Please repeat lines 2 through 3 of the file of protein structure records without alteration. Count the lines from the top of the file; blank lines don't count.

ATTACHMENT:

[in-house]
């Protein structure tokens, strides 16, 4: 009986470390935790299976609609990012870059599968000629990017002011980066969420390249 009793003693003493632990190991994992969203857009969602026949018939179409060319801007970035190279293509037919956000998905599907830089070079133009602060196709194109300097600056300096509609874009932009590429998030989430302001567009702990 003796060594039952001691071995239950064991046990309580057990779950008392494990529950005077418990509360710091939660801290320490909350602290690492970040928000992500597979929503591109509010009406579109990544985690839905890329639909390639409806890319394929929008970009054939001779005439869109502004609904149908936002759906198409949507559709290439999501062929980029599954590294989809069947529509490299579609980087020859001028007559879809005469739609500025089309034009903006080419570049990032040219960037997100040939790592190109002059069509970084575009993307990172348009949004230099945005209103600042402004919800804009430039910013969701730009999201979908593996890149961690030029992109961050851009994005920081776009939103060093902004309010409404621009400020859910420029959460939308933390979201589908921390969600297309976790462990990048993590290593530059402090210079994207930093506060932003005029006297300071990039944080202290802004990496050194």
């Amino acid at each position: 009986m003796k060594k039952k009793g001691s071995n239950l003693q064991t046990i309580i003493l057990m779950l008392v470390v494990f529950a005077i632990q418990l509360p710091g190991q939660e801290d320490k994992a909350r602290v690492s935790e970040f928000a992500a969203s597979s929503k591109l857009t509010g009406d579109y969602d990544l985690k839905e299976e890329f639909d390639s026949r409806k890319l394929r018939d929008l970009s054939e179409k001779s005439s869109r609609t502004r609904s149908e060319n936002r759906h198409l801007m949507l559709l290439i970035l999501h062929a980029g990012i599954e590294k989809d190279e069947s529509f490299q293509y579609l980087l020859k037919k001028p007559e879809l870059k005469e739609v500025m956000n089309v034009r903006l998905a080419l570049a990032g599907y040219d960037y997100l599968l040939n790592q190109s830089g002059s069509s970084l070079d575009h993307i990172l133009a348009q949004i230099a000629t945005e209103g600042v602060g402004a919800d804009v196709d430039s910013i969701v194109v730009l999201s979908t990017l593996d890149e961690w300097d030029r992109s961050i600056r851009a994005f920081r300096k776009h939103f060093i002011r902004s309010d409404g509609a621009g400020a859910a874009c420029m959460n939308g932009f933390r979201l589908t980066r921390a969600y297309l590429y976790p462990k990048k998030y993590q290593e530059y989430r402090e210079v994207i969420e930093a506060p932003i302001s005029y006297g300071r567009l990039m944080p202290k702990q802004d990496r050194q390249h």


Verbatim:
């Protein structure tokens, strides 16, 4: 009986470390935790299976609609990012870059599968000629990017002011980066969420390249 009793003693003493632990190991994992969203857009969602026949018939179409060319801007970035190279293509037919956000998905599907830089070079133009602060196709194109300097600056300096509609874009932009590429998030989430302001567009702990 003796060594039952001691071995239950064991046990309580057990779950008392494990529950005077418990509360710091939660801290320490909350602290690492970040928000992500597979929503591109509010009406579109990544985690839905890329639909390639409806890319394929929008970009054939001779005439869109502004609904149908936002759906198409949507559709290439999501062929980029599954590294989809069947529509490299579609980087020859001028007559879809005469739609500025089309034009903006080419570049990032040219960037997100040939790592190109002059069509970084575009993307990172348009949004230099945005209103600042402004919800804009430039910013969701730009999201979908593996890149961690030029992109961050851009994005920081776009939103060093902004309010409404621009400020859910420029959460939308933390979201589908921390969600297309976790462990990048993590290593530059402090210079994207930093506060932003005029006297300071990039944080202290802004990496050194």
């Amino acid at each position: 009986m003796k060594k039952k009793g001691s071995n239950l003693q064991t046990i309580i003493l057990m779950l008392v470390v494990f529950a005077i632990q418990l509360p710091g190991q939660e801290d320490k994992a909350r602290v690492s935790e970040f928000a992500a969203s597979s929503k591109l857009t509010g009406d579109y969602d990544l985690k839905e299976e890329f639909d390639s026949r409806k890319l394929r018939d929008l970009s054939e179409k001779s005439s869109r609609t502004r609904s149908e060319n936002r759906h198409l801007m949507l559709l290439i970035l999501h062929a980029g990012i599954e590294k989809d190279e069947s529509f490299q293509y579609l980087l020859k037919k001028p007559e879809l870059k005469e739609v500025m956000n089309v034009r903006l998905a080419l570049a990032g599907y040219d960037y997100l599968l040939n790592q190109s830089g002059s069509s970084l070079d575009h993307i990172l133009a348009q949004i230099a000629t945005e209103g600042v602060g402004a919800d804009v196709d430039s910013i969701v194109v730009l999201s979908t990017l593996d890149e961690w300097d030029r992109s961050i600056r851009a994005f920081r300096k776009h939103f060093i002011r902004s309010d409404g509609a621009g400020a859910a874009c420029m959460n939308g932009f933390r979201l589908t980066r921390a969600y297309l590429y976790p462990k990048k998030y993590q290593e530059y989430r402090e210079v994207i969420e930093a506060p932003i302001s005029y006297g300071r567009l990039m944080p202290k702990q802004d990496r050194q390249h």